Real Canadian Superstore spokesman Dave Ryzebol said any contract must recognize that about half the stock in the new stores is non-food items and the store must compete with the minimum wages of non-union retailers.

'In the bigger picture, unions should say 'look, we've got a foothold in a part of the market we've never had,'' said Ryzebol.

Local 777 is a new creation within the UFCW, whose other locals are now negotiating contracts that expire March 31 with major food chains, including Overwaitea, Safeway and Save-On Foods.
Those locals have charged that Local 777 undercut their contracts.

Local 2000 president Leif Hansen said there has been a temporary setback in negotiations as a result.

'Locals 2000 and 1518 requested the international president (Bill Wynn) to conduct a review of the collective agreement (of Local 777) as soon as possible,' said Hansen.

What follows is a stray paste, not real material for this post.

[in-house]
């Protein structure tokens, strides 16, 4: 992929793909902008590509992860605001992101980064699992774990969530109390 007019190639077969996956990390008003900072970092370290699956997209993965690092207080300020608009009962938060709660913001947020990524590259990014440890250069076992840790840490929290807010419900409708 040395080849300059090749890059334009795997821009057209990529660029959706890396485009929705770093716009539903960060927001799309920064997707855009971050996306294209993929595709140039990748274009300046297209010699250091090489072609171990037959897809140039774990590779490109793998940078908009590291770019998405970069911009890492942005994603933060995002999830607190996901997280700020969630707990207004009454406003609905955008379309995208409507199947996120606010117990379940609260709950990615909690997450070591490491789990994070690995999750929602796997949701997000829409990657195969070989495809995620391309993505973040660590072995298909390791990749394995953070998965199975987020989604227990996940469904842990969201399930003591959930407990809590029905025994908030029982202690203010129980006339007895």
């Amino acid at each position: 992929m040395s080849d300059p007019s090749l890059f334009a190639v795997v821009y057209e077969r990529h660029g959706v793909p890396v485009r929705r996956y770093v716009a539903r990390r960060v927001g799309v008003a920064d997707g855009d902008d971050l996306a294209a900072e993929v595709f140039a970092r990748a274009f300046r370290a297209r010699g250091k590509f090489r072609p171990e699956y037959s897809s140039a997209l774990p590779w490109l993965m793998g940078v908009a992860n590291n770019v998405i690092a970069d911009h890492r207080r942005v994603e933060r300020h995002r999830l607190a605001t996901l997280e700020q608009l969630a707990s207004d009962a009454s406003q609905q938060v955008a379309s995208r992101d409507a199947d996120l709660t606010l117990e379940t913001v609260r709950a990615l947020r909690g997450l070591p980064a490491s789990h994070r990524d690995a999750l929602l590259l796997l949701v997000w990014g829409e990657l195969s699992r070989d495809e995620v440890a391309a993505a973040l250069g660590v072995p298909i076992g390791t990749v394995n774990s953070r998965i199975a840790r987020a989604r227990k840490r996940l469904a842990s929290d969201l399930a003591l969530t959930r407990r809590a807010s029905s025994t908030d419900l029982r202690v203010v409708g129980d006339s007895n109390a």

B.C. Federation of Labor president Ken Georgetti, Confederation of Canadian Unions president Jess Succamore and other labor leaders such as IWA-Canada president Jack Munro have condemned the deal as a sellout to employers.

'Georgetti and Munro don't understand this,' said Finnamore. 'It's a great deal, you've got 3,000 jobs for B.C., darn good rates of pay for someone coming off the street and in a short order they're up to top rates.'

But Georgetti said Tuesday the Local 777 contract 'is one of the worst contracts that I have ever had the displeasure of reading.